The range of figures has ramped up exponentially since 2011, when he hired a professional coach, Rod Santomassimo, president of the North Carolina–based consulting firm the Massimo Group. Knakal went from recording a handful of stats in a ledger to using a giant spreadsheet.
Santomassimo said most brokers he advises look at 10 to 20 metrics, compared with Knakal’s 130. The two check in every Monday.
“He is very disciplined and receptive,” Santomassimo said.
Jungreis credits Massey Knakal’s analytic approach to brokerage with revolutionizing the local industry in the 1980s. Massey Knakal, Jungreis said, brought a corporate and professional model that forced other brokers to retool.
Comparing Knakal with Tiger Woods, Jungreis said at first other golfers thought Woods was a wunderkind who could not be copied. Then they realized his strength lay in a better form of training, and other golfers saw they could emulate that, improving the overall quality of the sport.
“He took real estate brokerage to such a refined level, he made the bar so much higher,” Jungreis said. “He made everyone around him better.”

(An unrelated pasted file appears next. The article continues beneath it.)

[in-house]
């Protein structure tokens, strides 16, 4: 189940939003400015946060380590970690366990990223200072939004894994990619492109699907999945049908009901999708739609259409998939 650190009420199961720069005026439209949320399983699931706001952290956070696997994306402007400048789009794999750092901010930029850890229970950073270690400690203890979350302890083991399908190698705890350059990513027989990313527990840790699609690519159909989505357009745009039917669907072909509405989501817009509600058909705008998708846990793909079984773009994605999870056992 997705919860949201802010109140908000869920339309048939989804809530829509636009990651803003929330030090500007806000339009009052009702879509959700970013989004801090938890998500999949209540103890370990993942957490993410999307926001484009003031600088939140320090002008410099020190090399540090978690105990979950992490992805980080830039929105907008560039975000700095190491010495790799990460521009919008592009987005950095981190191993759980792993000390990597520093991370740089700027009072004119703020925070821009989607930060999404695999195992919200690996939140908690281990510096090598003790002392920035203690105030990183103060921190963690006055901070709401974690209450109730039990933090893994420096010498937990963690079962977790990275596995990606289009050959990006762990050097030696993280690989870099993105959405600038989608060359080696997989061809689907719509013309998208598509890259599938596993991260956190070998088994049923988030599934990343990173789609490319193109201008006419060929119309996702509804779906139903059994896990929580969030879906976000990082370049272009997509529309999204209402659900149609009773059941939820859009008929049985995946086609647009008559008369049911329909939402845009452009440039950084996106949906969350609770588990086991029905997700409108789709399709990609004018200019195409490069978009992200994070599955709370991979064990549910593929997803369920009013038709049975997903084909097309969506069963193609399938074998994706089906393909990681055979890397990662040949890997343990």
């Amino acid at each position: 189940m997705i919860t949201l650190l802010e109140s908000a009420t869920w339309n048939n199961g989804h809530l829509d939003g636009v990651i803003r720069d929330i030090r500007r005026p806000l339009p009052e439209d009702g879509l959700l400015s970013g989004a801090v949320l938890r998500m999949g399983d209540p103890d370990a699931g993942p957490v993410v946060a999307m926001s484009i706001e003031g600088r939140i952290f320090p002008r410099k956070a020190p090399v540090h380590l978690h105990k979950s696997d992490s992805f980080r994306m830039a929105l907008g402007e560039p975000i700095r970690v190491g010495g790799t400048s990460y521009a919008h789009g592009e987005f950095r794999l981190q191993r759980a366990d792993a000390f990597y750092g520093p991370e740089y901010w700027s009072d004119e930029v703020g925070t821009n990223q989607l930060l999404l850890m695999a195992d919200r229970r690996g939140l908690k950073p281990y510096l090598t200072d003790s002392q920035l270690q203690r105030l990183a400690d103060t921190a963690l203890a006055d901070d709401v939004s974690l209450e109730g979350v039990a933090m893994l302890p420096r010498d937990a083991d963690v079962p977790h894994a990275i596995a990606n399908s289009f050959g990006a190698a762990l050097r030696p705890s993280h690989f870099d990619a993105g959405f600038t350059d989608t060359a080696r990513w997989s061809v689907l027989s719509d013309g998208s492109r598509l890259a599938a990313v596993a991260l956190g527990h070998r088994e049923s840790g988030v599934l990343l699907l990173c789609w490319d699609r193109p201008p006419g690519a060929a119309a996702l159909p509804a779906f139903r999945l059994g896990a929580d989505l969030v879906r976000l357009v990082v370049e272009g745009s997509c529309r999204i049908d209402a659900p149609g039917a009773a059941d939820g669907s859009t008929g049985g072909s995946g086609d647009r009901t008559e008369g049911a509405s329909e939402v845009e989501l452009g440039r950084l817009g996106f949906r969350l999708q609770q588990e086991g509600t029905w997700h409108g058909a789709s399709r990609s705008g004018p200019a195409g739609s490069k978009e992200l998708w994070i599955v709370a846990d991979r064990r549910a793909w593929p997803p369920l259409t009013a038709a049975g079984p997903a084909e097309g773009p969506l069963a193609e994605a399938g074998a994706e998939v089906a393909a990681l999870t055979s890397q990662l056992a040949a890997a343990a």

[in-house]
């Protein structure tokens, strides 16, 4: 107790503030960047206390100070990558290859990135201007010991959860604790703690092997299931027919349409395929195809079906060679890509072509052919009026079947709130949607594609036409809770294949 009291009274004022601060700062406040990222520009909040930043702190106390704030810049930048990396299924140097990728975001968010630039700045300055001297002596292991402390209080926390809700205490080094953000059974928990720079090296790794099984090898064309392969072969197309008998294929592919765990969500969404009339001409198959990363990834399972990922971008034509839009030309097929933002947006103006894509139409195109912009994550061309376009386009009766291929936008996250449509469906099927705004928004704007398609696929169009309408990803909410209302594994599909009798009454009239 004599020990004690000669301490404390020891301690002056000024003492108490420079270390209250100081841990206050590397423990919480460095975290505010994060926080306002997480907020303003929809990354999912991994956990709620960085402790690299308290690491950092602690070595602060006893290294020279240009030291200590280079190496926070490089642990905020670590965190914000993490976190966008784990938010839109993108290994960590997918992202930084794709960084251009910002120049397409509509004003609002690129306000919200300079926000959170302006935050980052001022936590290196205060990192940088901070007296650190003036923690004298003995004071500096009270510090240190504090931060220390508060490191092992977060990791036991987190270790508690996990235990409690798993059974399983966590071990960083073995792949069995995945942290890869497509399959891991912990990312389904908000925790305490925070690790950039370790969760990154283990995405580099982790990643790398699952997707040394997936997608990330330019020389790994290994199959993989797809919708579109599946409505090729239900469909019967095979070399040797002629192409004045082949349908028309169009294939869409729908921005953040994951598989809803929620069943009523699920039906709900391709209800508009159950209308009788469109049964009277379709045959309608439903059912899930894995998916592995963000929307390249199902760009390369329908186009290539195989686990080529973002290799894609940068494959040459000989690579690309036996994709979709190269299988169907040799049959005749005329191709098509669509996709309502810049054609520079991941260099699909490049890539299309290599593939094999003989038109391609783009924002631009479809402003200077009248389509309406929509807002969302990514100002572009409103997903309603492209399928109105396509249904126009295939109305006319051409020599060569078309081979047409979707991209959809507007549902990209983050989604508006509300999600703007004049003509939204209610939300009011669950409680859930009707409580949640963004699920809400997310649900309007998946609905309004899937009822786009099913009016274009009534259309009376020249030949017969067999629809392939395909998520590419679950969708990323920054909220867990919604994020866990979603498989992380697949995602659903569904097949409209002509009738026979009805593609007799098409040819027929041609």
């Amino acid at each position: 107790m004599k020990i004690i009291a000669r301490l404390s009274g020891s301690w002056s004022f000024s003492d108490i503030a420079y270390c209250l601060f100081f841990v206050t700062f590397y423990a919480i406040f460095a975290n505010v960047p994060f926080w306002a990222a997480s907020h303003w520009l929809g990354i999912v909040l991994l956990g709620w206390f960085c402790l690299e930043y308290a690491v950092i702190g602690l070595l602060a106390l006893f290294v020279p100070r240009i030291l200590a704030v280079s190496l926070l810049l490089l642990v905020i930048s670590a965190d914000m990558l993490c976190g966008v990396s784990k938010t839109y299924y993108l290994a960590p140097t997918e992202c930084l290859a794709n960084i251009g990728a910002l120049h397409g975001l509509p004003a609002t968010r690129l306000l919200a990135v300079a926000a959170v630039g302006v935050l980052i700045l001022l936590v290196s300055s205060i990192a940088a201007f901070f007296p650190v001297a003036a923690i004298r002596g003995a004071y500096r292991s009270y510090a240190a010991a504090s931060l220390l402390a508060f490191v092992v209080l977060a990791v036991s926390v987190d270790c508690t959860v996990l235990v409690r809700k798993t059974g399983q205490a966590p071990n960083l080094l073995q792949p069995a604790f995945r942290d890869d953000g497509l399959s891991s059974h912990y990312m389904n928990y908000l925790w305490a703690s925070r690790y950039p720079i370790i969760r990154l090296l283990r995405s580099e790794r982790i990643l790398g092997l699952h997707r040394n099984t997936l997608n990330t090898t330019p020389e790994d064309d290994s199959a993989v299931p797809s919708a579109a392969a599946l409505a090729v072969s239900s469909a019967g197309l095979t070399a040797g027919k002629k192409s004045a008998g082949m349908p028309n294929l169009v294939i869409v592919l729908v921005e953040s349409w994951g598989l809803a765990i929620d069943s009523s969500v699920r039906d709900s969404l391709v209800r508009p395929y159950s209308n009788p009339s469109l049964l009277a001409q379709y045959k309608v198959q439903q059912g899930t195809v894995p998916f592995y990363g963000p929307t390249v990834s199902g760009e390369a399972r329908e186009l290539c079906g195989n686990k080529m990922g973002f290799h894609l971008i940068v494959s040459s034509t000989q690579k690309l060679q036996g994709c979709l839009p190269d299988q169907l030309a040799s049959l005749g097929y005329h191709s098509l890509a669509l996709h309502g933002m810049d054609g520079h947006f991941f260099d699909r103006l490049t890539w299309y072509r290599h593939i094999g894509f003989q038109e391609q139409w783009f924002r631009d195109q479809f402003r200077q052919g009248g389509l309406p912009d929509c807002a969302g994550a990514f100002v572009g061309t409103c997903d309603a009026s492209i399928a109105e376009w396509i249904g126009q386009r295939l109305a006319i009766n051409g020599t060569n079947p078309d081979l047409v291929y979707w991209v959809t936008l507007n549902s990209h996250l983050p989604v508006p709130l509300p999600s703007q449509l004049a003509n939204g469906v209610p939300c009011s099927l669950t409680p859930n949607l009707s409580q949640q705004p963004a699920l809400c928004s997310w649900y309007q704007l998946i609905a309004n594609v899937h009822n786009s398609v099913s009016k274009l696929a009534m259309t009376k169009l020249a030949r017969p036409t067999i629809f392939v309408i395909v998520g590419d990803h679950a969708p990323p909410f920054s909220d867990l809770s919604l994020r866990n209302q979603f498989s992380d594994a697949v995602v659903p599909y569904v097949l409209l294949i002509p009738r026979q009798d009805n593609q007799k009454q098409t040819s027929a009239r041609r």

Now, however, Jungreis estimates that he’s sold 1,500 New York City buildings or more.
Jungreis is also well on his way to matching Knakal’s $10 billion figure, which for brokers who focus on smaller deals, remains a significant achievement.
Just last year, Jungreis sold more than 300 individual buildings for a total of more than $2 billion, compared with Knakal, who sold 87 buildings for about $1 billion.
Jungreis has grown his firm through large assignments of the sort that Knakal is vying for. Earlier this year, Jungreis landed the exclusive for two massive apartment buildings owned by Urban American that could sell for a combined $500 million. And last year, he sold a Queens portfolio for $367 million and a Manhattan portfolio for $247 million.
“I admire Aaron very much. I think he is a good broker. He works his tail off,” Knakal said. But, Knakal added, “I will do everything I can to make sure he does not catch up to me.”
But as Knakal pushes to close more than $2 billion in 2014, he will have competition from all sides.
Nonetheless, the number of buildings sold and the dollar volume of sales are not the final goal.
“What it really boils down to is how much money you make,” he said. “Ultimately how much money you make is what you are in business for.”